CASA Update: Private Messages, Possible Honorarium Changes, and a New Constitution
Notes From the Board of Directors Meeting on Tuesday
The failed motion targeted Rory Blaisdell, an independent director, for his possible involvement with leaked screenshots of a private CASA executive Facebook group. Photo by Claire Loewen.
“Is there anything you can say about it,” Pitchie said, “or is this something that came up out of the blue and is just an unlucky situation that your name happened to be in the bottom right of the initial screen shots?” Source: Anojan Kanagalingam.
A motion to read a board member’s private Facebook messages was entertained but failed to pass at a Commerce and Administration Students’ Association Board meeting on Tuesday night.
The failed motion targeted Rory Blaisdell, an independent director, for his possible involvement with leaked screenshots of a private CASA executive Facebook group.
CASA President Evan Pitchie made a presentation in regards to a previous Link article, which focused on how the CASA executive team handled a refund policy for their last Halloween party.
In his presentation, Pitchie made it clear that he wanted to figure out how the Board can learn from what happened with regards to the leaks and the media attention it received. He then asked Blaisdell if he knew anything about the leaks.
“Is there anything you can say about it,” Pitchie said, “or is this something that came up out of the blue and is just an unlucky situation that your name happened to be in the bottom right of the initial screen shots?”
Pitchie added that he wasn’t trying to single out Blaisdell, but no other Board member was asked if they leaked the messages during the meeting.
Blaisdell said he does not have access to the CASA executive page where the screenshots were taken. It emerged during the meeting that only 13 people are in that private Facebook group.
Anojan Kanagalingam, a student from the John Molson School of Business, originally posted the leaked screenshots around Dec. 4 to the public CASA-JMSB Facebook page, which has almost 16,000 members.
To prove his innocence, Blaisdell offered to have a neutral third party, like the Dean of the JMSB or the Dean of Students, to read his private messages with Kanagalingam.
A motion to have the chair of the Board meeting, Omar Riaz, read these messages instead failed. Blaisdell objected to this motion repeatedly, calling it a violation of his right to privacy.
To conclude the approximately 40-minute conversation, Pitchie said he didn’t want Blaisdell’s private messages to be read, while reiterating that he wasn’t trying to personally offend anyone.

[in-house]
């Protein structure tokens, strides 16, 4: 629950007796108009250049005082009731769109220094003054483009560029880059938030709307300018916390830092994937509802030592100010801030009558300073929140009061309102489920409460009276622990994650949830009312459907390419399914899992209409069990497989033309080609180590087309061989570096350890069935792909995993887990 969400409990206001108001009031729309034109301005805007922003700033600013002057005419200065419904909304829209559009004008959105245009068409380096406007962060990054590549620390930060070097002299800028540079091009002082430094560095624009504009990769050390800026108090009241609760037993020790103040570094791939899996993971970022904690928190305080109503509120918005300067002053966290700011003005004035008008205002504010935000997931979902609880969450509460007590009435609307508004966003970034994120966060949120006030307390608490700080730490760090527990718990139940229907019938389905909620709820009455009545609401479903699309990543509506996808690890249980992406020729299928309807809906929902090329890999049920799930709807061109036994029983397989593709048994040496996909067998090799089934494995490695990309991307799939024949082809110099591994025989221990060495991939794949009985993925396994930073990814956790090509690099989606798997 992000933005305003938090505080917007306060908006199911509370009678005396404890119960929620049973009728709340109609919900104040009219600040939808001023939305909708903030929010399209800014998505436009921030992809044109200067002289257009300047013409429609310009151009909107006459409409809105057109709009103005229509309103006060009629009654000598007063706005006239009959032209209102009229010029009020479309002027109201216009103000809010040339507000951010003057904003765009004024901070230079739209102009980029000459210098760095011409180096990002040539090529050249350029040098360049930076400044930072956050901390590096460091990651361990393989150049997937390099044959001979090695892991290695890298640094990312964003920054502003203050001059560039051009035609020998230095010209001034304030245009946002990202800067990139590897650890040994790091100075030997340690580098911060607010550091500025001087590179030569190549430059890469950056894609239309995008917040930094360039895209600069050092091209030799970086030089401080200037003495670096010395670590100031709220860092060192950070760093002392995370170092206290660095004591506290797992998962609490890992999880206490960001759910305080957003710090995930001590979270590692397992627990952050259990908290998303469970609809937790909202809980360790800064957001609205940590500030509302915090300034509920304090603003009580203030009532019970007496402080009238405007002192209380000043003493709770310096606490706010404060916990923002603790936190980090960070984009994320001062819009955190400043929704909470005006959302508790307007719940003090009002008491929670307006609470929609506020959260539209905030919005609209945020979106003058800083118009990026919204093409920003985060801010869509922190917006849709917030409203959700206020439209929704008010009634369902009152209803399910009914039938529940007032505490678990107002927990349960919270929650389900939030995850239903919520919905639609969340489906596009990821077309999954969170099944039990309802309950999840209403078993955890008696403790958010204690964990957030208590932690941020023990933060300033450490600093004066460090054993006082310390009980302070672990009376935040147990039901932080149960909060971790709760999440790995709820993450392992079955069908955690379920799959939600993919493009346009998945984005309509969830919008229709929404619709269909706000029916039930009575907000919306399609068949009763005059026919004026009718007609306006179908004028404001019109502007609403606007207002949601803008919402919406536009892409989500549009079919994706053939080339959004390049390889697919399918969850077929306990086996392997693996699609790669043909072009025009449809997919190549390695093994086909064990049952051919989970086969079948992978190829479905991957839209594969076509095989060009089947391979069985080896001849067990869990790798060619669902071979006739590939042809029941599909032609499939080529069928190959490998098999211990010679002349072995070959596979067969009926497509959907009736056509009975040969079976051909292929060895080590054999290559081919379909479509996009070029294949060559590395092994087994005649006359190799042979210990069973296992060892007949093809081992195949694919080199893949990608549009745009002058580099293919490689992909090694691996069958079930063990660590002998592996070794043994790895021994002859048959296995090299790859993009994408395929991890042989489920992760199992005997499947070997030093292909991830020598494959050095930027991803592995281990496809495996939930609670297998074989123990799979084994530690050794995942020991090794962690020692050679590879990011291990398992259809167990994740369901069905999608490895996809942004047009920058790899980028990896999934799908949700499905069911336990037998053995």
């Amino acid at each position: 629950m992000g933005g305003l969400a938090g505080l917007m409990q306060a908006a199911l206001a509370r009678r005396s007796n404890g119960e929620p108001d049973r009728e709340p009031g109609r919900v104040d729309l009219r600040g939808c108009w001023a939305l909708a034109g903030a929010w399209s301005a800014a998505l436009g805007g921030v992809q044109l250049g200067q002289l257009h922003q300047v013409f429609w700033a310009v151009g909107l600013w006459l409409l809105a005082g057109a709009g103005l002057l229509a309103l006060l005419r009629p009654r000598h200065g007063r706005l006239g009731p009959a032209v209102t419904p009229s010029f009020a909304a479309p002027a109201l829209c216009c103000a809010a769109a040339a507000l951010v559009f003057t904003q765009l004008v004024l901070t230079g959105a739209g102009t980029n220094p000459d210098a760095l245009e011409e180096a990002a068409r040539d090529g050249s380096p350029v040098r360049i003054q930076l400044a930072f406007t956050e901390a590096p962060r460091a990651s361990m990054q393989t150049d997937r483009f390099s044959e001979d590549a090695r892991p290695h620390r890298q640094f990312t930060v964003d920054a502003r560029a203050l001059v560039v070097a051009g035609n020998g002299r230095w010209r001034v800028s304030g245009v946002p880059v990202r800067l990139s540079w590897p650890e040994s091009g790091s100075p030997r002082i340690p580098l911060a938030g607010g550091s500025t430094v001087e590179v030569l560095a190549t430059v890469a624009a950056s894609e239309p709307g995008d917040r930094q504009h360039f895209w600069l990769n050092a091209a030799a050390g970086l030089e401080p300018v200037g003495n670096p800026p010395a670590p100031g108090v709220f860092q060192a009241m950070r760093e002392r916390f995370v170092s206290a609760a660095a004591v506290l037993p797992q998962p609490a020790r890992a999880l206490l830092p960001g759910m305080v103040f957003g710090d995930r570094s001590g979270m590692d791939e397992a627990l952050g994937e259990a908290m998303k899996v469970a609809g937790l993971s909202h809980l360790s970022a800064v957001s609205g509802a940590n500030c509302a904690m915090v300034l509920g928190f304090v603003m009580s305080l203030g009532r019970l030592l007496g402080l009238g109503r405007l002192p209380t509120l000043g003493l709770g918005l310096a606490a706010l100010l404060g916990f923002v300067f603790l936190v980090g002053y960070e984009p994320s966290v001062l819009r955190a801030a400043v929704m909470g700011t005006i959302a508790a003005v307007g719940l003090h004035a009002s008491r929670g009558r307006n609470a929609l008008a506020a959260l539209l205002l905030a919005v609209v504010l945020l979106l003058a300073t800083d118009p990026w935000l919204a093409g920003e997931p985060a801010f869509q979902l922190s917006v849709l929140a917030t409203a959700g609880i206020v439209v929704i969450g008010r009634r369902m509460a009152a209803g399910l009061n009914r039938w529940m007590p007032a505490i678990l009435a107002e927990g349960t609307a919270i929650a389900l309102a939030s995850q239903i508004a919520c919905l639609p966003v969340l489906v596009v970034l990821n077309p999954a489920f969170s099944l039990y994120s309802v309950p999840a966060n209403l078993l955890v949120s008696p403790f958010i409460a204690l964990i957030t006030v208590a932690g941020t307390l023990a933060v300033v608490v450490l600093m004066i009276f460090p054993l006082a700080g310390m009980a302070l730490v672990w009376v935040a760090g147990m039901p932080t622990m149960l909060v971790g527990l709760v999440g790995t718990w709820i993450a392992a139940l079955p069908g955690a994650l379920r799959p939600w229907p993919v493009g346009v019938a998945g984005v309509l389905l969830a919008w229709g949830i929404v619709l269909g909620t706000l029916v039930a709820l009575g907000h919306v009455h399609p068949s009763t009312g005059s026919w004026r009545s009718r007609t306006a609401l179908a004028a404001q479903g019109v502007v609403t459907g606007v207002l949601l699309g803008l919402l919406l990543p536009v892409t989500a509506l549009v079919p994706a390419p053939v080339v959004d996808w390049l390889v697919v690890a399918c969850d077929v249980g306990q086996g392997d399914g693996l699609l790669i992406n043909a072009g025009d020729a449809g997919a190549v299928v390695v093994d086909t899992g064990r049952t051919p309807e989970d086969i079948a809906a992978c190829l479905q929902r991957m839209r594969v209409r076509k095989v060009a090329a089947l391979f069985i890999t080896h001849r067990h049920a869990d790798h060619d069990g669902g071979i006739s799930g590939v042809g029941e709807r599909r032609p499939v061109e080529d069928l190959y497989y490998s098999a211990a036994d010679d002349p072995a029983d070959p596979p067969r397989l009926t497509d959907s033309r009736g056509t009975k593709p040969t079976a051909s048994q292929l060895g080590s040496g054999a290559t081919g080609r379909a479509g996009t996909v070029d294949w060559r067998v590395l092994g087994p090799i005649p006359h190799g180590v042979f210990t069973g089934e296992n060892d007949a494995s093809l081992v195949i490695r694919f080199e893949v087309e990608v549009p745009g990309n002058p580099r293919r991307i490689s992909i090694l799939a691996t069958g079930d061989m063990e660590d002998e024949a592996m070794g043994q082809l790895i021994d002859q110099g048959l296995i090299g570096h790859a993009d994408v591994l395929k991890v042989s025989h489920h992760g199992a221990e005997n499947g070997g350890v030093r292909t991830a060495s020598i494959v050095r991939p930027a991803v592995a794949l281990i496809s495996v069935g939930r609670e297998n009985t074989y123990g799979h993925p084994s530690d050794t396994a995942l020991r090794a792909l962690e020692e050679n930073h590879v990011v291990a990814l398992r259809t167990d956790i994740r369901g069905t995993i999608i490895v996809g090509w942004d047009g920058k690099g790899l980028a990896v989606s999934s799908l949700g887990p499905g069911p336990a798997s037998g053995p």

“I need to know what happened so that I can propose a solution to the incoming president and incoming teams,” Pitchie said.
CASA’s upcoming elections are soon, with polling lasting from Feb. 13 to Feb. 17.
Changes to How CASA Gets Paid?
Under CASA’s current pay structure, $35,000 is set aside for executive pay.
Out of that amount, $3,000 is for the president, $2,000 for each of seven vice presidents, and $1,000 for each of four associate vice presidents. The presidents of the 14 subsidiary associations and committees can earn up to $1,000 each.
All eligible candidates for honorariums are paid based on a grade system. Grades are determined by the Board of Directors.
However, independent director Mikael Clement, said that in the last year, each person received a grade of 100 per cent. That’s with the exception of one CASA executive who received a grade of 90 per cent. Their name was not given. However, it was mentioned they received a lower grade in comparison to others because they had been absent in their role for some months.
Clement says he wants the “back-scratching” from the Board of Directors to stop, saying there is a lot of favouritism and obvious bias in the way they choose to grade each other.
He wants CASA’s five independent directors to be left to that duty instead.
“We as independent directors, we feel that is much more fair,” he said. He argued that independent directors would be more capable of grading fairly because they tend to be less involved.
Independent directors are meant to represent JMSB students and ensure that the Board and CASA’s subsidiaries are held accountable and are working in the best interest of JMSB students.
“We will not back-scratch because we don’t hang out on the 4th floor everyday, or go to all the same events,” Clement said. “This is really a way to eliminate the subjectiveness of what was happening last year.”
In the same discussion, it was agreed that CASA’s policy committee will write clear instructions on what criteria the Board of Directors will use to measure the performance grade of each CASA executive.
Whether or not CASA will consider Clement’s proposal is yet to be determined.
CASA is planning to rewrite some sections of its constitution. According to their president, some parts of the constitution are not in accordance with the law. He also said there are some sections that contradict each other.
Pitchie did not give any specification on the parts of the constitution that are illegal or contradictory, saying it was not necessary since the topic was brought up at a past Board meeting.
The suggestion to rewrite their constitution was made to them by their lawyer.
It was agreed that the rewrite would be finished by May 2. Later, JMSB students will vote to ratify those changes at their year-end general assembly.
This article has been updated.
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